What is Your Work Culture Personality? Corporate vs Startup
People working in a corporate are always eyeing the grass that seems greener for the people working in a startup. Those working in a startup envy those who work in a corporate for having it easy. The truth of the matter is, the grass always seems greener on the other side, but it rarely ever is! The big question arises about your work culture personality – corporate vs startup.
The conflict of working in a startup environment vs working in a corporate environment has been going on for some time now. It is important to understand, which environment would be best-suited for you and your career.
The Number Game
Take a look at these interesting numbers related to startups and their success rate.
(Source: Small Business Trends)
Corporate work life vs Startup work life – Let us help you make a decision
Startups are a lot more individually-driven as compared to corporates. Being proactive is critical to be able to contribute in a startup. If you are the not the kind to take initiatives, a corporate work life would make a little more sense for you than a startup.
While a startup is initiative-driven, a corporate is solution-driven.
Every single employee’s performance has a powerful impact on a startup, to the extent that every contribution they make can make or break the case. It takes way more in a corporate to create an impact. In fact, every person can be easily replaced with someone else to do their job in a corporate setup.
New Skill-set and Know-how
In a startup, you may be solely responsible for multiple tasks and your responsibilities will change a lot more frequently. This will call for the need to expand your skill-set and know-how. When you are working in a corporate, your role is pretty streamlined and well-defined. While the learning curve is very steep in a startup, it starts steep and flattens gradually in a corporate.
Whatever work culture you are a part of, at the end of the day, it takes initiative and opportunity to gain new insights and expand your know-how.
Working out a coworking space is the perfect way to find such opportunities. At a coworking space in your city, you can network with professionals belonging to a variety of industries and use it to your benefit. While networking is a requirement in a startup, taking advantage of this opportunity in a corporate can take you places!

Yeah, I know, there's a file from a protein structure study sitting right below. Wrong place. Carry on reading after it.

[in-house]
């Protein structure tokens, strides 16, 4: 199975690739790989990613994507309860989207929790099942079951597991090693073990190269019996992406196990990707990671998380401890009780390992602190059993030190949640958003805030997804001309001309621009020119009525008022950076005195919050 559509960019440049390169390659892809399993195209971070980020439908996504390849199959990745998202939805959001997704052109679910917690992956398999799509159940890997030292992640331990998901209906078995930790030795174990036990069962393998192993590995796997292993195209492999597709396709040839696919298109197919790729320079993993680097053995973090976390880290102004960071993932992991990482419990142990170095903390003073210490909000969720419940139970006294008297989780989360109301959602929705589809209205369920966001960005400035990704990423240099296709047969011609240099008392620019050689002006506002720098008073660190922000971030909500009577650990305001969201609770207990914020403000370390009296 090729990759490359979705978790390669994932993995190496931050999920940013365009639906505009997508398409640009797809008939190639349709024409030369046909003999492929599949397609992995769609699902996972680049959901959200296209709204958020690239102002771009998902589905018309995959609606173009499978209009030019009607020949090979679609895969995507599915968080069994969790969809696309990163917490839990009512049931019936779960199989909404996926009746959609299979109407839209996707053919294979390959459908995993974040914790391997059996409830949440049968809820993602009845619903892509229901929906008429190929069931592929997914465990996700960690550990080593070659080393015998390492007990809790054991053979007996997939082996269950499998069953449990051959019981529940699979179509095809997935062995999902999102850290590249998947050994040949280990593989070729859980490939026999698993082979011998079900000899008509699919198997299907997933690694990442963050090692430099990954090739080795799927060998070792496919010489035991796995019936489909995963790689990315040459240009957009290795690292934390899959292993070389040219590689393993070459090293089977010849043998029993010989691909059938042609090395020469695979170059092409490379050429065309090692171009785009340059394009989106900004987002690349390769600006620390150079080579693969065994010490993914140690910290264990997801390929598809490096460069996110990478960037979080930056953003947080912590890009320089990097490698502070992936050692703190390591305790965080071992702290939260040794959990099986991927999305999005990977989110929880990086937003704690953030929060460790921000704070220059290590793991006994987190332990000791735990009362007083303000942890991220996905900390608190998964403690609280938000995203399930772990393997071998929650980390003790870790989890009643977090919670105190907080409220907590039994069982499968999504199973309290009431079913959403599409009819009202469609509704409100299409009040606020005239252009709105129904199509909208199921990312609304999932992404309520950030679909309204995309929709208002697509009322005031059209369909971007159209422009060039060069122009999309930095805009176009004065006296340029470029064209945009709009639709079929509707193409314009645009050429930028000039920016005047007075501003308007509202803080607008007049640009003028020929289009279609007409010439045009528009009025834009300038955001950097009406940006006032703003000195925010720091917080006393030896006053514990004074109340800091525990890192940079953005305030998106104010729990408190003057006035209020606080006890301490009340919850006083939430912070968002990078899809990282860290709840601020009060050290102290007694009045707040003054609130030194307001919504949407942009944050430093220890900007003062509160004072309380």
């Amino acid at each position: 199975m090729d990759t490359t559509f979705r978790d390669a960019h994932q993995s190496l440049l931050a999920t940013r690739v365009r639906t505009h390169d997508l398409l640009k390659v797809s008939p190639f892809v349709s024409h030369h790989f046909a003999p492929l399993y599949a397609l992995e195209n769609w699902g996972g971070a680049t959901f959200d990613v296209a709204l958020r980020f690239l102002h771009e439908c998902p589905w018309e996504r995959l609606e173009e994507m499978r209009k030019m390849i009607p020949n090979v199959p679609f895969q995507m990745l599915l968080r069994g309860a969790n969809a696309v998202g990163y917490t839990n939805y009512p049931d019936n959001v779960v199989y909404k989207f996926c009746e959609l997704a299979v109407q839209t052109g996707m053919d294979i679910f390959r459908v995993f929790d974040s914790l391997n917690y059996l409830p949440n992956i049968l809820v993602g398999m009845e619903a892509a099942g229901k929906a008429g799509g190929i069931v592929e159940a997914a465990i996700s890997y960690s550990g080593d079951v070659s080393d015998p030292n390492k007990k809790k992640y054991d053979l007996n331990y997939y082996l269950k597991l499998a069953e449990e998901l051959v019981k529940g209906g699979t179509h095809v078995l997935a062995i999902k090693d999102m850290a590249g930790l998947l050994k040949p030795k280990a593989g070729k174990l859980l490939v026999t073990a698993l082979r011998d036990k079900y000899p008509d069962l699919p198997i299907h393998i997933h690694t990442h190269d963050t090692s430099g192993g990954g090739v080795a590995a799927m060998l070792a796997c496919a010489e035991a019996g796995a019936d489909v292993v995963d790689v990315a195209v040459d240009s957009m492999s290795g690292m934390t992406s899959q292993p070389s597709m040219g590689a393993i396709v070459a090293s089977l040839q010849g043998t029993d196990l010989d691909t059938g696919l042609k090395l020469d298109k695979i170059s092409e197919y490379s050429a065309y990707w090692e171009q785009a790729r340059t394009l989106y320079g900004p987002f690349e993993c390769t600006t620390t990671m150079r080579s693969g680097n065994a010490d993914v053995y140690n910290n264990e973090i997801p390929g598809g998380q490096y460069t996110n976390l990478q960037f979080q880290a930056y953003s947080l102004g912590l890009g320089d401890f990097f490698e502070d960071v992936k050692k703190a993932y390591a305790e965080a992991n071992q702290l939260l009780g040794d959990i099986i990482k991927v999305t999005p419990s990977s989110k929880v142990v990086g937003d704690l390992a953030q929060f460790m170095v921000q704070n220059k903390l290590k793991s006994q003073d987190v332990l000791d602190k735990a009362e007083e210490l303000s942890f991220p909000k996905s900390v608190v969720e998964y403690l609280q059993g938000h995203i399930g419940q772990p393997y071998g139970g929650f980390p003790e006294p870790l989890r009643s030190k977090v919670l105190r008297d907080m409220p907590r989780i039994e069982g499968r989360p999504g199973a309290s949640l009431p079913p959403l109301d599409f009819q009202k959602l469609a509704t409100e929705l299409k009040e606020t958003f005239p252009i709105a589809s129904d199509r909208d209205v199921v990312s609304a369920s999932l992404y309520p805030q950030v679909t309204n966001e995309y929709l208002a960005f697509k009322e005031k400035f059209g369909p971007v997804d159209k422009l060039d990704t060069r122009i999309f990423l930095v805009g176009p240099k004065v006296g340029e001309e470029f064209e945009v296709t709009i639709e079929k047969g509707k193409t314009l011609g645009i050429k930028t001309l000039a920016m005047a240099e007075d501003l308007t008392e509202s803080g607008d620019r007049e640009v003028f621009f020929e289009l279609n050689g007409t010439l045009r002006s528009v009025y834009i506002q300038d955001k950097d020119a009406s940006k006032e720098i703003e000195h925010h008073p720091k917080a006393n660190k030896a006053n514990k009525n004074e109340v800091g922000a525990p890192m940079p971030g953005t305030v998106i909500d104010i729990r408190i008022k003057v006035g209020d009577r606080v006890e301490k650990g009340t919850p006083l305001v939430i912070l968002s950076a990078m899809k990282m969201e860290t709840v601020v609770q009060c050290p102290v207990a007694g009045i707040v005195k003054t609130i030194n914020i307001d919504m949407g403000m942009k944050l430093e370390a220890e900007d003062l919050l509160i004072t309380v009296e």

A startup, especially in the early stages, does not pay as much as a corporate, due to the limitation of resources, and the unpredictability involved in the initial years. The pay scale in such cases can be lower than the average pay in the market. On the other hand, a corporate has a standardized pay slab to match the average pay scale in the market. Minor changes in the pay do happen, but due to extreme streamlining of roles, the growth can be relatively slow.
Working in a startup could definitely ask for a lot more commitment and time from you than a corporate. People tend to forget their breaks, vacations, and basically not being there to make things really work and grow in a startup. Also, every individual’s job goes hand-in-hand with another one’s job. This interdependence makes it even more important to be able to deliver without any time lag.
Getting brand recognition on your CV through a startup may not be as easy as through a corporate. It takes time for a startup to build a name and identity for its brand in the market. This could have a possible impact on your future career opportunities and your overall career profile, on a short-term basis.
Working at a startup is going to be all about maintaining a fast pace and learning new skills on the job. On the other hand, working at a corporate is going to be about becoming an expert in your field and operating in a streamlined manner.
While working at a corporate can give you brand recognition, working at a growing startup holds value to other growing companies or companies who like to innovate and experiment.
Whatever choice you make can only be base on one important factor – your work personality and your goals. There are no career hiccups in either of the two options. These are just two different paths taking you to your destination.